I thank my lucky stars quite often that polyols don’t seem to affect me. Avocados, blackberries, peaches… I can still eat them all in reasonable amounts without making myself sick. I think I’ve had to give up enough, without resorting to cutting out those, as well. Of course, I realise that others have had to cut out much more than I – one of the reasons that I am so thankful. No matter how bad you or I may have it, someone else is always worse off.
This peach crumble came about because it’s summer, peaches are in season, I needed a dessert that I could make ahead of time and forget about, and peaches are delicious! A little prep work the day before you need this dessert and you can keep it in the fridge until 45 minutes before you need to bake it (your baking dish, if glass or ceramic, will need time to get back to room temperature before baking or you’ll most likely have a shattered crumble on your hands).
Also, I apologise for the grainy photos, I was using my phone camera.
- All peaches contain sorbitol in large enough amounts to be considered high FODMAP (according to Monash University) but Clingstone and Yellow peaches are low in FOS, GOS and fructose in servings of one peach. White peaches, on the other hand, contain enough FOS to get a high rating for that FODMAP, as well as sorbitol, in servings of one peach. So, if you only have issues fructans, Clingstone and Yellow peaches are safe; if you have issues with sorbitol, peaches are not advised. I would stick to one slice of this crumble, so as not to over-do the fruit portion of your FODMAP bucket.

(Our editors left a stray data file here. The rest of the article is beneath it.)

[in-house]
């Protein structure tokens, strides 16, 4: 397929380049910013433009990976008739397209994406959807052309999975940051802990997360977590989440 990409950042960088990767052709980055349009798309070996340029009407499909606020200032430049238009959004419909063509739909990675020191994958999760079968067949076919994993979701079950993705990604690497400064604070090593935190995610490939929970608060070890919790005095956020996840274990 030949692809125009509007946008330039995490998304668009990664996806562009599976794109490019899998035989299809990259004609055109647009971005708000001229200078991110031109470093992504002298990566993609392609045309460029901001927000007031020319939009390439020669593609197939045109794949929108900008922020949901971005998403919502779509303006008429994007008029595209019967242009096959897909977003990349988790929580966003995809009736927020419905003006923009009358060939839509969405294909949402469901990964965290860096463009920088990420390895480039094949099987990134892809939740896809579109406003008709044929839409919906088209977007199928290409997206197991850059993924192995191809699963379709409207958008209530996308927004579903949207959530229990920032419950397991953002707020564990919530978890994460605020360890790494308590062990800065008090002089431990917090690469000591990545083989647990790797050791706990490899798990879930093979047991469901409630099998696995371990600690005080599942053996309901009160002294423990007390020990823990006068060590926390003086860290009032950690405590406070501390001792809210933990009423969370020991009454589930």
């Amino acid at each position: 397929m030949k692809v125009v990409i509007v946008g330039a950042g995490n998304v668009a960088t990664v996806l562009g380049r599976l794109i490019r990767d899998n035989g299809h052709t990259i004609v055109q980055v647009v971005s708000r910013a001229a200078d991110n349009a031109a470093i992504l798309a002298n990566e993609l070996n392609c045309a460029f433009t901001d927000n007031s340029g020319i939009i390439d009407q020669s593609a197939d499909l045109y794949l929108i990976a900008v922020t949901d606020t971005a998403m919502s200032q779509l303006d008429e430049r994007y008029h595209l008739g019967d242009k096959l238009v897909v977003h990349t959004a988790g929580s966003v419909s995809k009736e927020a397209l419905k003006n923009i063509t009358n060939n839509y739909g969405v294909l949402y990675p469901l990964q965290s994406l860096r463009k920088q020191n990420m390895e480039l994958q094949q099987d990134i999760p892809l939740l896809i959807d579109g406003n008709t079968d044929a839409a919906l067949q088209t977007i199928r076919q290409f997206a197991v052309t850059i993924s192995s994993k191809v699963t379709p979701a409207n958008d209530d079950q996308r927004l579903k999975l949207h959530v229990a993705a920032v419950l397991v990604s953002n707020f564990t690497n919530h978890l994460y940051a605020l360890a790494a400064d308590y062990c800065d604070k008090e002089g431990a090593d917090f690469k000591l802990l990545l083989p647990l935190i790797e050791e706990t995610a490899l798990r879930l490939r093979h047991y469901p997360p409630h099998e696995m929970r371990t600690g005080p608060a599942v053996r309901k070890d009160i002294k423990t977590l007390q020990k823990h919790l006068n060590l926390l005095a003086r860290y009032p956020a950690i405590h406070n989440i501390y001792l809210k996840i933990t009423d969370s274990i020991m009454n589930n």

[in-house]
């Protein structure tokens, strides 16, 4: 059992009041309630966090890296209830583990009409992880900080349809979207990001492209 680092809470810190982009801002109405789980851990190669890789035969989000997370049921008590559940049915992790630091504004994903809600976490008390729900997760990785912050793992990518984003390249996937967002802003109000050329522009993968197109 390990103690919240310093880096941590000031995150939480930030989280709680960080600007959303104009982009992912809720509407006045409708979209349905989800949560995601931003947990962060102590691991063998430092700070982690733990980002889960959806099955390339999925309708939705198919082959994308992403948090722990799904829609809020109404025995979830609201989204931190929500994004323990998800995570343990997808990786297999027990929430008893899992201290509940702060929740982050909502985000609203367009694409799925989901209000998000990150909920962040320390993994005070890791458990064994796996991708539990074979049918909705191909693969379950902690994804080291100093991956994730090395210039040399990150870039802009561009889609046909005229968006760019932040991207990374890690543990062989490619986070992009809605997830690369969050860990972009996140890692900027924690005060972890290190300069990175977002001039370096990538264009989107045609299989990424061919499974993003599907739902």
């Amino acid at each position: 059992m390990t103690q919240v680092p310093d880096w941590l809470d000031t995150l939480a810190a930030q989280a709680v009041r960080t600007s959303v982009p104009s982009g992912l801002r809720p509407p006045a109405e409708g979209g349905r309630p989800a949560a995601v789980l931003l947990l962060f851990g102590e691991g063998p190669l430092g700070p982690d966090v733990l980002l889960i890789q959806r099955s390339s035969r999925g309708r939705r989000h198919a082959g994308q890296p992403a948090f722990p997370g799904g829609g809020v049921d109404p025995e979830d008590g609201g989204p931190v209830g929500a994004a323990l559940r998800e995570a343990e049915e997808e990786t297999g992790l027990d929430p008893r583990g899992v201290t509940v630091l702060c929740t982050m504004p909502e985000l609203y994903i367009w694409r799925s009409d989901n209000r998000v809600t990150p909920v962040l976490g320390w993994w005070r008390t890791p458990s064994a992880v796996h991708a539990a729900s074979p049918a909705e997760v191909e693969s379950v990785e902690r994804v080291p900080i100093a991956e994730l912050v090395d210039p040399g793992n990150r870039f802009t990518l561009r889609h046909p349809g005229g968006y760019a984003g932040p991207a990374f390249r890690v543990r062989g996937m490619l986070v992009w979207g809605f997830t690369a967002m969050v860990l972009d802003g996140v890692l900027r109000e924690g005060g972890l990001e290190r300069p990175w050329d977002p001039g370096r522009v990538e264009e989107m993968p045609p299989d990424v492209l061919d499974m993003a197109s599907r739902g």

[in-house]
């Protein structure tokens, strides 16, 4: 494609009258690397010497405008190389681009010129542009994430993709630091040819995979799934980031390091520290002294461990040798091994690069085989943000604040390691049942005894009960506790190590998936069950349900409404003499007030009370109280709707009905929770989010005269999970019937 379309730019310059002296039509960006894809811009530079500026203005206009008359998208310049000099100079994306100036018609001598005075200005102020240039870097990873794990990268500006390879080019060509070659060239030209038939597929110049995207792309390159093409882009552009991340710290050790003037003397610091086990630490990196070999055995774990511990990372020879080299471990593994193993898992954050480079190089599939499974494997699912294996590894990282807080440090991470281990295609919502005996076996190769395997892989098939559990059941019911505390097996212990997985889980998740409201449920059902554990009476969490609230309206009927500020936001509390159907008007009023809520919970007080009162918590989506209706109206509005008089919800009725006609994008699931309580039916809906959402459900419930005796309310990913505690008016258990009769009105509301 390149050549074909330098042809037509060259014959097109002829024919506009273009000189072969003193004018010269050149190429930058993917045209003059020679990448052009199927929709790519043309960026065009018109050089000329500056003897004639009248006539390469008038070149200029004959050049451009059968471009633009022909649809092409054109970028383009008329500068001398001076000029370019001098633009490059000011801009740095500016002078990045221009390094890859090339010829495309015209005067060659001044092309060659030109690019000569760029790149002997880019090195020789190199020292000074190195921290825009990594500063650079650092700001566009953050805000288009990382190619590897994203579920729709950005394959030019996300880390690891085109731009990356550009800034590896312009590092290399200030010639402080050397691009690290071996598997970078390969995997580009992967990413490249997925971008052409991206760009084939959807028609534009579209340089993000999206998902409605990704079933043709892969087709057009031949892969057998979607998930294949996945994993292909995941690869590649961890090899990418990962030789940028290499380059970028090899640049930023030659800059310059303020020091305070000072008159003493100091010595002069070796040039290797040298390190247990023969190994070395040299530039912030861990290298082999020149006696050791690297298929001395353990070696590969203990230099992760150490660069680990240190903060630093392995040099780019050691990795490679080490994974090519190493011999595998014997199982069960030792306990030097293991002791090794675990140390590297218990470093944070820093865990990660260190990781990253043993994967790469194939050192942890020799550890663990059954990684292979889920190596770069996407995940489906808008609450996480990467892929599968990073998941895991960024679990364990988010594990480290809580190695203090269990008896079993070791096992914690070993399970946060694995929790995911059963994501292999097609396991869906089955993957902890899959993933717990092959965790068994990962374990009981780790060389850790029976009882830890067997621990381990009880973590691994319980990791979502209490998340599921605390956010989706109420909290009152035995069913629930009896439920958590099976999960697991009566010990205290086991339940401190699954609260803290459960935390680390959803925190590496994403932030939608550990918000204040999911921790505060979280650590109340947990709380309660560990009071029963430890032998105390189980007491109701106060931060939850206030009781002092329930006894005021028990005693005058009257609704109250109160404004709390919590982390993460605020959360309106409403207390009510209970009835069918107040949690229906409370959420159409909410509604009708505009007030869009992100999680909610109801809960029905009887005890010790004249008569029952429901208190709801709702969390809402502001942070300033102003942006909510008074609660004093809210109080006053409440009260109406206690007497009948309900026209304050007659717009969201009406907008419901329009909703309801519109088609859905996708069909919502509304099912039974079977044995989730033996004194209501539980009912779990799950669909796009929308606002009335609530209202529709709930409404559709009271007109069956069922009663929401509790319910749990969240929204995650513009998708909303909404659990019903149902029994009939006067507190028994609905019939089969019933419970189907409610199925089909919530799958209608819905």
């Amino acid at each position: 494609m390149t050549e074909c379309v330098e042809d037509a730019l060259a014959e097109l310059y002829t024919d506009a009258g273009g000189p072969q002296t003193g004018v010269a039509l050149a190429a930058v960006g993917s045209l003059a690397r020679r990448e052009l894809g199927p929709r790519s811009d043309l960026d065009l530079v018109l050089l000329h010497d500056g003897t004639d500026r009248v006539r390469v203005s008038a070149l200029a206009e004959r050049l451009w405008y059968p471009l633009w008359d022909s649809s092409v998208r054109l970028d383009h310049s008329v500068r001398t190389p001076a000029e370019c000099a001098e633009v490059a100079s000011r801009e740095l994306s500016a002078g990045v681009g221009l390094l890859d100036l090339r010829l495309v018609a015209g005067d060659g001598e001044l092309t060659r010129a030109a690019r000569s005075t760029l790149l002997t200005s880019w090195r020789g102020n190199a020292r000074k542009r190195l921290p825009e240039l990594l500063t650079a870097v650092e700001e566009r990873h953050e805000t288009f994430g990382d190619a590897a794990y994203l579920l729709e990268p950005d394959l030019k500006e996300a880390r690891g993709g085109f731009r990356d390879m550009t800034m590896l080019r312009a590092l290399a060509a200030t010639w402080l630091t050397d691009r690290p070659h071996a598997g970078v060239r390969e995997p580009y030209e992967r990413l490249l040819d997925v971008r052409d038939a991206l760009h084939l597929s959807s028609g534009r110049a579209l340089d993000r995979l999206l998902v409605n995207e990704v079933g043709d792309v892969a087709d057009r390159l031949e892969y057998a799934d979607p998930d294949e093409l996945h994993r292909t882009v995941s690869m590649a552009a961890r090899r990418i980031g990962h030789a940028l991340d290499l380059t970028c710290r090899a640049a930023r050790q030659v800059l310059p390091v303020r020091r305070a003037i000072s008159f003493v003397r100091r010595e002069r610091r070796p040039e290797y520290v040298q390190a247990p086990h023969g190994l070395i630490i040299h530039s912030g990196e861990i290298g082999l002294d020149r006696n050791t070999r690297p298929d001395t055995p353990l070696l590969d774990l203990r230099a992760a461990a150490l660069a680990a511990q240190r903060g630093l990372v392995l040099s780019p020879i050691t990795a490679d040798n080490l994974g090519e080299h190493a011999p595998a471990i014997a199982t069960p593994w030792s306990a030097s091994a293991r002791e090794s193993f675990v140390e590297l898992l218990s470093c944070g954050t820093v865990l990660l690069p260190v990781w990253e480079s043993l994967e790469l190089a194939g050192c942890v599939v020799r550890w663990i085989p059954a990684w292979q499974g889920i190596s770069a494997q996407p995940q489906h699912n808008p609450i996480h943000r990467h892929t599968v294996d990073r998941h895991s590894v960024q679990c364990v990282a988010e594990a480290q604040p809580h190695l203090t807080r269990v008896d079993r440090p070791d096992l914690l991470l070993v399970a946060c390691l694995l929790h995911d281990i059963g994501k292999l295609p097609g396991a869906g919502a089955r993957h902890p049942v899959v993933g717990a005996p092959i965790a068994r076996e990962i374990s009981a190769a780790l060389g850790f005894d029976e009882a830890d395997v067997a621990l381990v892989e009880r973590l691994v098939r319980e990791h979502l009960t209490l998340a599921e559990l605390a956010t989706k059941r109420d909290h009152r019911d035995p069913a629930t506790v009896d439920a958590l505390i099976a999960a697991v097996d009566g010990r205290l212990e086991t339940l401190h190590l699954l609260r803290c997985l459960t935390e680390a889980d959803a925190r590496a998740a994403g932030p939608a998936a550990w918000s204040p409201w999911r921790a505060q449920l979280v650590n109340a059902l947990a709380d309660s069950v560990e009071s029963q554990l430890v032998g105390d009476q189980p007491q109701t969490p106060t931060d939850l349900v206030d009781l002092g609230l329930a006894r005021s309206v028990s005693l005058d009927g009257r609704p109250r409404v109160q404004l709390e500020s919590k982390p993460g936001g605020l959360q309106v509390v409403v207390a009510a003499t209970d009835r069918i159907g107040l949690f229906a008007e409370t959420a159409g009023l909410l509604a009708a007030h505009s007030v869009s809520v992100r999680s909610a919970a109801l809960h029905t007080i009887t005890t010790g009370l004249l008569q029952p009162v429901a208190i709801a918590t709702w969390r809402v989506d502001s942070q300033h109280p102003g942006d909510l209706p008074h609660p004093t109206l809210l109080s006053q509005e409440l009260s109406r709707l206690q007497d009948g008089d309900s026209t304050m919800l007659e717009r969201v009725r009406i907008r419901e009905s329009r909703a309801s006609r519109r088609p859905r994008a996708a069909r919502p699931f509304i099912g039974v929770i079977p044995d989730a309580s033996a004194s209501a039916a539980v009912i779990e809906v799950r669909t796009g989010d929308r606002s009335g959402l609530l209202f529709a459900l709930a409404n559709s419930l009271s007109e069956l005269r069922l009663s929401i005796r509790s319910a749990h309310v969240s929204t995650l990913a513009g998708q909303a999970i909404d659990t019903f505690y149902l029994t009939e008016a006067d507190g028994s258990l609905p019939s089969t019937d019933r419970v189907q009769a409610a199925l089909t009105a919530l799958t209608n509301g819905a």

- Almonds are considered low FODMAP in servings of 10 nuts and high in GOS in servings of 20 nuts. The crumble topping in a single serve of pie doesn’t contain that many almonds, so should be safe – unless of course you have separate issues to almonds.
- Desiccated coconut is considered low FODMAP in servings of 1/4 cup and a moderate rating (overall) in servings of 1/2 cup; any more than that and sorbitol becomes an issue.
- Pure maple syrup is low FODMAP, watch out for any added ingredients that may cause digestive issues, such as polyols.
- This crumble is low in excess fructose, fructans/FOS, GOS, mannitol and lactose. It is not low in sorbitol.
- 6 large ripe peaches (yellow or cling)
- 1/4 cup castor sugar or 1/3 cup dextrose
- 1 tbsp. potato or corn starch
- 2 tsp. cinnamon
- 1/2 tsp. salt
- 1/4 tsp. ground cloves
- 1 1/4 cups almond meal
- 1 1/4 cups unsweetened desiccated coconut
- 1/3 cup white rice flour (or gluten free alternative)
- 1/3 cup virgin coconut oil
- 1/3 cup pure maple syrup
- 2 tsp. ground cinnamon
- 1 tsp. ground ginger
To peel the peaches, score four evenly spaced lines from top to bottom and place them in boiling water for 60 seconds, then strain them and dunk them into an ice bath for a further 60 seconds; the skins should peel right off. If all else fails, use a peeler.
Dice the peaches into bite-sized chunks (approx. 1.5-2 cm) and mix through the rest of the fruit filling ingredients, until well combined; dump the lot into a pie dish.
To make the crumble topping, mix all the ingredients together, either by hand or in your food processor, until they begin to clump together. Easy! Cover the fruit evenly with the crumble mix and you’re ready to bake or store the pie before baking.
When you are ready to bake it, pre-heat your oven to 180 C/350 F and bake the crumble for 55-60 minutes, when the peaches should have cooked until soft and the topping browned nicely. If you notice that the crumble is browning too quickly, cover it loosely with a sheet of foil to prevent further browning.
If I am serving this as a hot dessert at a dinner party, I put it in the oven as dinner is served, so we have an hour to eat dinner and digest/chat before the crumble is ready to eat. Serve with vanilla ice cream (vegan or lactose free if required), vanilla bean custard, coconut yoghurt (vegan) or plain Greek yoghurt. Enjoy!